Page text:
Every year, 7,500 tonnes of African bush meat is imported into Britain, according to wildlife charity the Born Free Foundation.

You may be assured these illegal exotic food imports are also rampant in major US cities with West African communities.

Terp Mole on August 2, 2014 at 9:16 AM

-I’m pretty sure that Ebola patients die from shock and multiple organ failure rather than bleeding out, not that anyone likely cares.
justltl on August 1, 2014 at 3:01 PM

I assume this is addressed to me because I was the person that mentioned ‘bleeding out’. ‘Bleeding out’ is short or slang for hypovolemic shock, which leads to multiple organ failure. We are saying exactly the same thing.

Shock basically means not having enough volume in your body, which is why you give IV fluids and blood products. If you say that somebody died of shock, it most likely means they died of multi-organ failure, because their organs were not getting enough perfusion or blood supply.

Just wanted to clarify that.

Chudi on August 1, 2014 at 11:25 PM

Oops. I was just sort of saying that most of the victims of Ebola probably aren’t like what is implied in movies and books where they are bleeding from every orifice and dying from exsanguination.

They are undoubted hypovolemic from not taking in adequate fluids and maybe from a component of blood loss related to oozing due to their severe coagulopathy. But, interestingly, they are apparently whoppingly septic as a result of the Ebola triggering a massive inflammatory response. So their organ failure isn’t just organ dysfunction due to low perfusion of organs, but rather organ damage from their inflammatory response – classic multiple organ failure or multiple organ dysfunction syndrome like that caused by garden variety septic shock (more typical of bacterial infections, although certainly seen in nasty viral infections on occasion).

Very interesting stuff, Chudi.
:)

justltl on August 2, 2014 at 9:33 AM

Interesting thread.
I can certainly understand people being nervous about bringing some Ebola cases here.
But you can bet that those two patients are going to be under extreme isolation precautions with plans for containment in the very unlikely event of a breech.
Containment would likely be pretty easy here in the USA as opposed to central Africa.
I’d worry more about seemingly healthy travelers from Africa who actually have very early Ebola infections. When those folks get sick, there is a pretty good chance of them infecting others, including medical people.

justltl on August 2, 2014 at 9:50 AM

I’d also be a little concerned about someone figuring out how to weaponize it and use it for bioterrorism. Even then, it would be pretty easy to contain (so I don’t think that it would launch some massive epidemic here), but it could certainly kill a lot of people and be a very dramatic act of terror.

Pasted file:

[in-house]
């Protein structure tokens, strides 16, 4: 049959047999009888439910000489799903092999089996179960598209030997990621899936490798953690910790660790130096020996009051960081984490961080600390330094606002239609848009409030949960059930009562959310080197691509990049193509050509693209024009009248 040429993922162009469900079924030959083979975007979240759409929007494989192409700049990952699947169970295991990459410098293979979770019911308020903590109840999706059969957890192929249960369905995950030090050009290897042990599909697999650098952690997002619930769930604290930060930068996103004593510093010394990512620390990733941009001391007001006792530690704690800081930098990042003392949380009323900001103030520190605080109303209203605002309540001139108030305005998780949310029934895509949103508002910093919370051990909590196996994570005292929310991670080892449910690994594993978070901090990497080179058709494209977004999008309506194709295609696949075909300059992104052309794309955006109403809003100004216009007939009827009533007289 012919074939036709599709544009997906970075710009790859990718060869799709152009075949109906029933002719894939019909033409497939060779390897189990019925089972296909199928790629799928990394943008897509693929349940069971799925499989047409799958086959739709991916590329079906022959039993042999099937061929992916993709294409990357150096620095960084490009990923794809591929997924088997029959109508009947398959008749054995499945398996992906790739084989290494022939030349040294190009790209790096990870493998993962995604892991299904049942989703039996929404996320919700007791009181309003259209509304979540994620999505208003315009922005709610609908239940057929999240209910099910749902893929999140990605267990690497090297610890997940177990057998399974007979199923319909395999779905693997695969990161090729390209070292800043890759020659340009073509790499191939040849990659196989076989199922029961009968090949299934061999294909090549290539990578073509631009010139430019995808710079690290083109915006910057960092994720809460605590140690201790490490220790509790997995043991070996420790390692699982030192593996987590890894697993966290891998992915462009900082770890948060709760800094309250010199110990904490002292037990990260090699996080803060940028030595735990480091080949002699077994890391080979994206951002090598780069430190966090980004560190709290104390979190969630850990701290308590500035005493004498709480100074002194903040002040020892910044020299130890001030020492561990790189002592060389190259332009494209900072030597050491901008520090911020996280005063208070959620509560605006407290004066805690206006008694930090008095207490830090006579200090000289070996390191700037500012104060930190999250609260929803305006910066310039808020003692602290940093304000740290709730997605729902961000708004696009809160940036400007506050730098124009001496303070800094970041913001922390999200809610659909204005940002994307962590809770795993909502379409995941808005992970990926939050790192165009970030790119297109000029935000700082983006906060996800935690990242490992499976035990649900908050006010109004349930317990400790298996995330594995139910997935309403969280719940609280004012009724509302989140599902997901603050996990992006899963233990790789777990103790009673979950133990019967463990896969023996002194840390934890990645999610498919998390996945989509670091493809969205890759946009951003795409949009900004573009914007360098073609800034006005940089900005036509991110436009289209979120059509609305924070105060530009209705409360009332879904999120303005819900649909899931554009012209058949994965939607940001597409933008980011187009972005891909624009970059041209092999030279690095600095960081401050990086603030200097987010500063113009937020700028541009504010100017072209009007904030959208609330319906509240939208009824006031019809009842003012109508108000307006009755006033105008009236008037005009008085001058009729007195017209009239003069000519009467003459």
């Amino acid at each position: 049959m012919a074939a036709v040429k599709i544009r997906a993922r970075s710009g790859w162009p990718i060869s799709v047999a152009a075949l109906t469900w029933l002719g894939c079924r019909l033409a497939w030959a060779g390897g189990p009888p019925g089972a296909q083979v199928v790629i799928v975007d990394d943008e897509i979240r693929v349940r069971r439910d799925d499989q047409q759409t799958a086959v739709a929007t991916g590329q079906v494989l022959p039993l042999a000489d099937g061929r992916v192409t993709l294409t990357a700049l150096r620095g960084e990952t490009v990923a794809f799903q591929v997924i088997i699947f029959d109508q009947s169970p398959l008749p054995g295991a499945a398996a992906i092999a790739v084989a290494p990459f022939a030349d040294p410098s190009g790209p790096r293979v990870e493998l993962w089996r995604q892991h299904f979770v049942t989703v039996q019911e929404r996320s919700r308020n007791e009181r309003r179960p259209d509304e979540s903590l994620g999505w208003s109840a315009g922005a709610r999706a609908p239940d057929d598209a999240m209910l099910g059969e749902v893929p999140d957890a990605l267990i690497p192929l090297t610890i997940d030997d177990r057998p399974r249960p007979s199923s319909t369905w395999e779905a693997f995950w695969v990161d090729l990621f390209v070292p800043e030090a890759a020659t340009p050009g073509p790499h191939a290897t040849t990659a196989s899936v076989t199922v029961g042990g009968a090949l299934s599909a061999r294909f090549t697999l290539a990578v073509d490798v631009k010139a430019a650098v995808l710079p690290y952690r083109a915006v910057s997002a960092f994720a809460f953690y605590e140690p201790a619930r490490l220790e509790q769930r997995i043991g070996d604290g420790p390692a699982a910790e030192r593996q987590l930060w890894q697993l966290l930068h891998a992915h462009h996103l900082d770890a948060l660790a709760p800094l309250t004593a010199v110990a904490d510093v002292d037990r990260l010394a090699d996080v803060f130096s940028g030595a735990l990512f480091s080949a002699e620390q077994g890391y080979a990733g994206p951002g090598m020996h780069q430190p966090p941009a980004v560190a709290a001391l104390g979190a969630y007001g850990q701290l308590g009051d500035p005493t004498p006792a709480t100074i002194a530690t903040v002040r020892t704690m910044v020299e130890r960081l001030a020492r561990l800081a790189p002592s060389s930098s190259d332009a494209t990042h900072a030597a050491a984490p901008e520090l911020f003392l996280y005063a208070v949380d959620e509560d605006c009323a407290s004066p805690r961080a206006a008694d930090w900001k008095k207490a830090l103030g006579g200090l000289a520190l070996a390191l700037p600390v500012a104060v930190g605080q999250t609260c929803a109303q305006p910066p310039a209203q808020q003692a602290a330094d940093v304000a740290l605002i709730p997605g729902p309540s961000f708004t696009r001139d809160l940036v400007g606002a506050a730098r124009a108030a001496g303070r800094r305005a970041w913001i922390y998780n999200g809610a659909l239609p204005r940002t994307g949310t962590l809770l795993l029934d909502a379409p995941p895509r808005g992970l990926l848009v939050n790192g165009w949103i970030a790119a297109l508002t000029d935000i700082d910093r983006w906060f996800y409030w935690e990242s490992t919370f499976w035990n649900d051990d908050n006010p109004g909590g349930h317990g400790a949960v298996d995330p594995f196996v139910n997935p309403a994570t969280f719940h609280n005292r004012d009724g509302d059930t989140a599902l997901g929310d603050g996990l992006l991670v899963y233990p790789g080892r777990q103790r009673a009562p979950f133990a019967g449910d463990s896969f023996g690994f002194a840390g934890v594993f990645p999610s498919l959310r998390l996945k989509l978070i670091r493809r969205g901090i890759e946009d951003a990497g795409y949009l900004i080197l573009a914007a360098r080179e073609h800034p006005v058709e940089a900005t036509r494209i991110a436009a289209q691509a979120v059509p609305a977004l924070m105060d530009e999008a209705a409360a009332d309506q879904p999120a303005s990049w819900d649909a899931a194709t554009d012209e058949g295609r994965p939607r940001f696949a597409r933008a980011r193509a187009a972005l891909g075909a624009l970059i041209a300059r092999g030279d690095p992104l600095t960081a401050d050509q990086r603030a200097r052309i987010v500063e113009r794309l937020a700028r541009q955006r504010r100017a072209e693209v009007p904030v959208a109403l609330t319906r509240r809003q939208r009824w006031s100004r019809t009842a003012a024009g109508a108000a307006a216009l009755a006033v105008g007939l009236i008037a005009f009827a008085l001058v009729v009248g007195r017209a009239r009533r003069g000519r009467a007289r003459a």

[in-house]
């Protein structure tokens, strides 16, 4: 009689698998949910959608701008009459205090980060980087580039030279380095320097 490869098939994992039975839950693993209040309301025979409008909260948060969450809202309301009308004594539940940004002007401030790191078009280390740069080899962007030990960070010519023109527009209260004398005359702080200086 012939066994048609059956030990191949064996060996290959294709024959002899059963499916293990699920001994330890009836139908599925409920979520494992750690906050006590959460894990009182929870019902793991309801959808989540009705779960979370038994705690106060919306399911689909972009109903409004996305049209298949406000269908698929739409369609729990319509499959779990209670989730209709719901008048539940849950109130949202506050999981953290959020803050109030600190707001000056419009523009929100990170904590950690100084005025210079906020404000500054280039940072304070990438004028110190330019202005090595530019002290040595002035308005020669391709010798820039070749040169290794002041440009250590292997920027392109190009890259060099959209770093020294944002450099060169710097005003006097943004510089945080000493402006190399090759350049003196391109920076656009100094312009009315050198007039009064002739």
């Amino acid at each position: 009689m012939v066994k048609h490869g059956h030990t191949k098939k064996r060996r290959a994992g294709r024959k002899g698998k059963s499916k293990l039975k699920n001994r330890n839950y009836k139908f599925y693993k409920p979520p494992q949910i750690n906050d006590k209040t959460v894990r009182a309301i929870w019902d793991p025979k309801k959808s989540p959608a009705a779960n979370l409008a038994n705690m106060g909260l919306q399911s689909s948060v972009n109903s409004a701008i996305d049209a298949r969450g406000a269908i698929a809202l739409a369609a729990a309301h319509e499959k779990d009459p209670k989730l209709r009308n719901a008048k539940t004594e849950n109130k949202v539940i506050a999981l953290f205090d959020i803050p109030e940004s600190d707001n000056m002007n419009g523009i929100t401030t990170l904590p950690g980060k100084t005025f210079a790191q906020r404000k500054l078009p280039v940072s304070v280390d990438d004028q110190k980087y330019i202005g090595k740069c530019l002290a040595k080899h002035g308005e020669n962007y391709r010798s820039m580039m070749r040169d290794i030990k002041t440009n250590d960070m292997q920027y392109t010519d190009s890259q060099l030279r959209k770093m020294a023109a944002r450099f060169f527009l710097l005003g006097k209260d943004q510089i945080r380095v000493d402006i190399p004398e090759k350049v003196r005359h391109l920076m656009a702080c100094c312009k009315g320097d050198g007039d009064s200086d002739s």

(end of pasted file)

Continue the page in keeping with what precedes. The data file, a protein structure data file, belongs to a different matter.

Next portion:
justltl on August 2, 2014 at 9:54 AM

And of those agents that I mentioned above, the one that could cause a real pandemic would be smallpox. If I were going to worry about any bioterrorism event (or even an inadvertent laboratory breech), that would be the one agent that I would lose some sleep over.

justltl on August 2, 2014 at 10:04 AM

justltl: I can certainly understand people being nervous about bringing some Ebola cases here.

I’m more nervous about Obama flying potential Ebola carriers to his Africa summit in DC this week.

Recall local WTTG reports uncontrolled rat infestations are eating corpses and attacking morgue employees across the tracks from US Armed Forces Retirement Homes, downstream from Langley Park– largest illegal immigrant community in DC metro area.

D.C.’s Wildlife Protection Act of 2010 requires vermin not be killed but rather captured (“preferably in families”) and transferred to a “wildlife rehabilitator” or released in the area! This is Marxist lawlessness on stilts.

Taste the rainbow.

Terp Mole on August 2, 2014 at 11:03 AM

Level 4 pathogens are never benign, not even sitting in a freezer. The samples we have in this country are strictly controlled and under guard for just that reason.

People who understand Ebola fear it. Those who are blasé about the dangers are idiots.

Wendya on August 2, 2014 at 2:55 AM

I believe the monkeys wer “level 4″, and they were benign to humans…one was even allowed to run amok for 24 hours before they cornered it and euthanized the “level 4 terror”.

right2bright on August 2, 2014 at 12:20 PM

I believe the monkeys were “level 4″, and they were benign to humans

R2B, no, they were just in quarantine, basically just kenneled; this is a link I posted yesterday for a good article describing the situation. Nothing went to BSL-4 till tissue samples from dead monkeys were taken to USAMRIID a month after the monkeys arrived.

F X Muldoon on August 2, 2014 at 1:43 PM

Oops. I was just sort of saying that most of the victims of Ebola probably aren’t like what is implied in movies and books where they are bleeding from every orifice and dying from exsanguination.